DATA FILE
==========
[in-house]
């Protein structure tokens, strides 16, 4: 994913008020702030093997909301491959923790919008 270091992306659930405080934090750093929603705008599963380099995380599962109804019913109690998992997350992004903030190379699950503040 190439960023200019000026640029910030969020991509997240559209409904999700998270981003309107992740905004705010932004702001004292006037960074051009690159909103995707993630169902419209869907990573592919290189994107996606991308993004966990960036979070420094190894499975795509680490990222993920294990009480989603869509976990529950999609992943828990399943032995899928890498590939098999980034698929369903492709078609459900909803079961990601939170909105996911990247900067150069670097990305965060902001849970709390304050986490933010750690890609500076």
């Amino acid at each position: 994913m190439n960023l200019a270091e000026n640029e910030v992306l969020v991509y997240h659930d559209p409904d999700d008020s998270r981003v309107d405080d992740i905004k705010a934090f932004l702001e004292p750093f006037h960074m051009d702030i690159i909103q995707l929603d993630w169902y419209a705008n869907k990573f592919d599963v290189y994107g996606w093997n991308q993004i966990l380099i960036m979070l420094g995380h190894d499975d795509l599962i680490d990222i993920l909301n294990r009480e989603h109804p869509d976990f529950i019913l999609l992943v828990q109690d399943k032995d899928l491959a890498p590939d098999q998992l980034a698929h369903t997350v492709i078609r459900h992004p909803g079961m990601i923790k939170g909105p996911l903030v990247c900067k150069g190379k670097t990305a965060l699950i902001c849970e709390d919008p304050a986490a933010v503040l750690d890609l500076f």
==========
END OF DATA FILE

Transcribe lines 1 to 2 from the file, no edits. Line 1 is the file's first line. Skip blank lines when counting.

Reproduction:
[in-house]
């Protein structure tokens, strides 16, 4: 994913008020702030093997909301491959923790919008 270091992306659930405080934090750093929603705008599963380099995380599962109804019913109690998992997350992004903030190379699950503040 190439960023200019000026640029910030969020991509997240559209409904999700998270981003309107992740905004705010932004702001004292006037960074051009690159909103995707993630169902419209869907990573592919290189994107996606991308993004966990960036979070420094190894499975795509680490990222993920294990009480989603869509976990529950999609992943828990399943032995899928890498590939098999980034698929369903492709078609459900909803079961990601939170909105996911990247900067150069670097990305965060902001849970709390304050986490933010750690890609500076």